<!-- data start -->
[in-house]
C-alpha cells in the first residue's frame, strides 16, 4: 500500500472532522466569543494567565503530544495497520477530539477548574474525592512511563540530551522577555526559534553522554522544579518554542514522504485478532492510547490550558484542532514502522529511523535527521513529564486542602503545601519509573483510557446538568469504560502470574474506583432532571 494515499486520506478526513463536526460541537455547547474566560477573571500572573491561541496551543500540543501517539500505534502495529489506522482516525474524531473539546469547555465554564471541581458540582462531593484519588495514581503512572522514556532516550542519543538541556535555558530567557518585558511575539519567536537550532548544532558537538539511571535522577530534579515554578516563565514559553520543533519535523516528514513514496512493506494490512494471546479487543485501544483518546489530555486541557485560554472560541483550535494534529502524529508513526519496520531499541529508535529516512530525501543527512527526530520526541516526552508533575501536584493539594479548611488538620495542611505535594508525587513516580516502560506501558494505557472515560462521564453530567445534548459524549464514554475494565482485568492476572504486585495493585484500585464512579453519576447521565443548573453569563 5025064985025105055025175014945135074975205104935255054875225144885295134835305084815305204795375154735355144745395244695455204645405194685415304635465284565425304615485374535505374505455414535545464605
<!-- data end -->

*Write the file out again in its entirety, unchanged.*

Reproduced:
[in-house]
C-alpha cells in the first residue's frame, strides 16, 4: 500500500472532522466569543494567565503530544495497520477530539477548574474525592512511563540530551522577555526559534553522554522544579518554542514522504485478532492510547490550558484542532514502522529511523535527521513529564486542602503545601519509573483510557446538568469504560502470574474506583432532571 494515499486520506478526513463536526460541537455547547474566560477573571500572573491561541496551543500540543501517539500505534502495529489506522482516525474524531473539546469547555465554564471541581458540582462531593484519588495514581503512572522514556532516550542519543538541556535555558530567557518585558511575539519567536537550532548544532558537538539511571535522577530534579515554578516563565514559553520543533519535523516528514513514496512493506494490512494471546479487543485501544483518546489530555486541557485560554472560541483550535494534529502524529508513526519496520531499541529508535529516512530525501543527512527526530520526541516526552508533575501536584493539594479548611488538620495542611505535594508525587513516580516502560506501558494505557472515560462521564453530567445534548459524549464514554475494565482485568492476572504486585495493585484500585464512579453519576447521565443548573453569563 5025064985025105055025175014945135074975205104935255054875225144885295134835305084815305204795375154735355144745395244695455204645405194685415304635465284565425304615485374535505374505455414535545464605